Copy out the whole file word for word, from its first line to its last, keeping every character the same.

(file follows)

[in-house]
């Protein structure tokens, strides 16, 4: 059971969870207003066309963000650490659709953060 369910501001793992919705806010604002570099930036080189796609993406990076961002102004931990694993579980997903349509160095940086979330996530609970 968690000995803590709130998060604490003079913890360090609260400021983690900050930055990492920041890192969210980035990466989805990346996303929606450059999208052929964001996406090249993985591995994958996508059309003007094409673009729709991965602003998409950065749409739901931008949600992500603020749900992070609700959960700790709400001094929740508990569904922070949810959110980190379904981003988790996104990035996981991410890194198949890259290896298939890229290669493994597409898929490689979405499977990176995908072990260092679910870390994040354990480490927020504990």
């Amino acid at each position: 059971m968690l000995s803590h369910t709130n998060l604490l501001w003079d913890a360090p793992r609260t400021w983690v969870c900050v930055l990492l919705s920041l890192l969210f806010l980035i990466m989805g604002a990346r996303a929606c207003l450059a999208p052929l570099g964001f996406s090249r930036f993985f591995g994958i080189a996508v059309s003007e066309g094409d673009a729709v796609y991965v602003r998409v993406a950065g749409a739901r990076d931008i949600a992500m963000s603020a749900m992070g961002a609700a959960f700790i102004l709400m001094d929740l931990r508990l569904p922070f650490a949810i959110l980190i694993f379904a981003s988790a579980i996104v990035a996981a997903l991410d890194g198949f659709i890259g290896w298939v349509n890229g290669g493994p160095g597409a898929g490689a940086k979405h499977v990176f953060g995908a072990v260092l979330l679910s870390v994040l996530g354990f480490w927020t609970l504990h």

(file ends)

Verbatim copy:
[in-house]
């Protein structure tokens, strides 16, 4: 059971969870207003066309963000650490659709953060 369910501001793992919705806010604002570099930036080189796609993406990076961002102004931990694993579980997903349509160095940086979330996530609970 968690000995803590709130998060604490003079913890360090609260400021983690900050930055990492920041890192969210980035990466989805990346996303929606450059999208052929964001996406090249993985591995994958996508059309003007094409673009729709991965602003998409950065749409739901931008949600992500603020749900992070609700959960700790709400001094929740508990569904922070949810959110980190379904981003988790996104990035996981991410890194198949890259290896298939890229290669493994597409898929490689979405499977990176995908072990260092679910870390994040354990480490927020504990």
């Amino acid at each position: 059971m968690l000995s803590h369910t709130n998060l604490l501001w003079d913890a360090p793992r609260t400021w983690v969870c900050v930055l990492l919705s920041l890192l969210f806010l980035i990466m989805g604002a990346r996303a929606c207003l450059a999208p052929l570099g964001f996406s090249r930036f993985f591995g994958i080189a996508v059309s003007e066309g094409d673009a729709v796609y991965v602003r998409v993406a950065g749409a739901r990076d931008i949600a992500m963000s603020a749900m992070g961002a609700a959960f700790i102004l709400m001094d929740l931990r508990l569904p922070f650490a949810i959110l980190i694993f379904a981003s988790a579980i996104v990035a996981a997903l991410d890194g198949f659709i890259g290896w298939v349509n890229g290669g493994p160095g597409a898929g490689a940086k979405h499977v990176f953060g995908a072990v260092l979330l679910s870390v994040l996530g354990f480490w927020t609970l504990h």